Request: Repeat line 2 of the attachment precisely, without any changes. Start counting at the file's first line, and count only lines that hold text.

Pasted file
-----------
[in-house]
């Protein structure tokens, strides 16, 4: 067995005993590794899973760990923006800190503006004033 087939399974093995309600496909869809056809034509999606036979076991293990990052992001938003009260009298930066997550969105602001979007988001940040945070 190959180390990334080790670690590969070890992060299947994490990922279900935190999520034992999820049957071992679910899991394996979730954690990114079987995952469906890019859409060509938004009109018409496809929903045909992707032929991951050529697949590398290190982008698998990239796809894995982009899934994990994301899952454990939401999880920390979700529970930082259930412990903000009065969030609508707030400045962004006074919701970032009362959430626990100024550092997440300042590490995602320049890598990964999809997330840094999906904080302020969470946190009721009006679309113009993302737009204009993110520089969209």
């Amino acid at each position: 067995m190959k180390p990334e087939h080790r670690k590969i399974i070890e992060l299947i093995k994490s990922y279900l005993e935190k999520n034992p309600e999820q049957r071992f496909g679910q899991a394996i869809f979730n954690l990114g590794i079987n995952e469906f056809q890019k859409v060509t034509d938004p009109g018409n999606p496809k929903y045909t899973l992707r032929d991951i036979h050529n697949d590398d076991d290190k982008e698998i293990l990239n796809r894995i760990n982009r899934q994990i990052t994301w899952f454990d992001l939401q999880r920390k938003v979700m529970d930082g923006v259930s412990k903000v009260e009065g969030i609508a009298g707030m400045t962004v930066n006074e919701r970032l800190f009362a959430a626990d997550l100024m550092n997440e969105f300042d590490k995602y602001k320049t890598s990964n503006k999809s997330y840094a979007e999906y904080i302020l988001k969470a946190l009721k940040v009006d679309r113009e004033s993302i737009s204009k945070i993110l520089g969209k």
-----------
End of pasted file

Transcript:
């Protein structure tokens, strides 16, 4: 067995005993590794899973760990923006800190503006004033 087939399974093995309600496909869809056809034509999606036979076991293990990052992001938003009260009298930066997550969105602001979007988001940040945070 190959180390990334080790670690590969070890992060299947994490990922279900935190999520034992999820049957071992679910899991394996979730954690990114079987995952469906890019859409060509938004009109018409496809929903045909992707032929991951050529697949590398290190982008698998990239796809894995982009899934994990994301899952454990939401999880920390979700529970930082259930412990903000009065969030609508707030400045962004006074919701970032009362959430626990100024550092997440300042590490995602320049890598990964999809997330840094999906904080302020969470946190009721009006679309113009993302737009204009993110520089969209």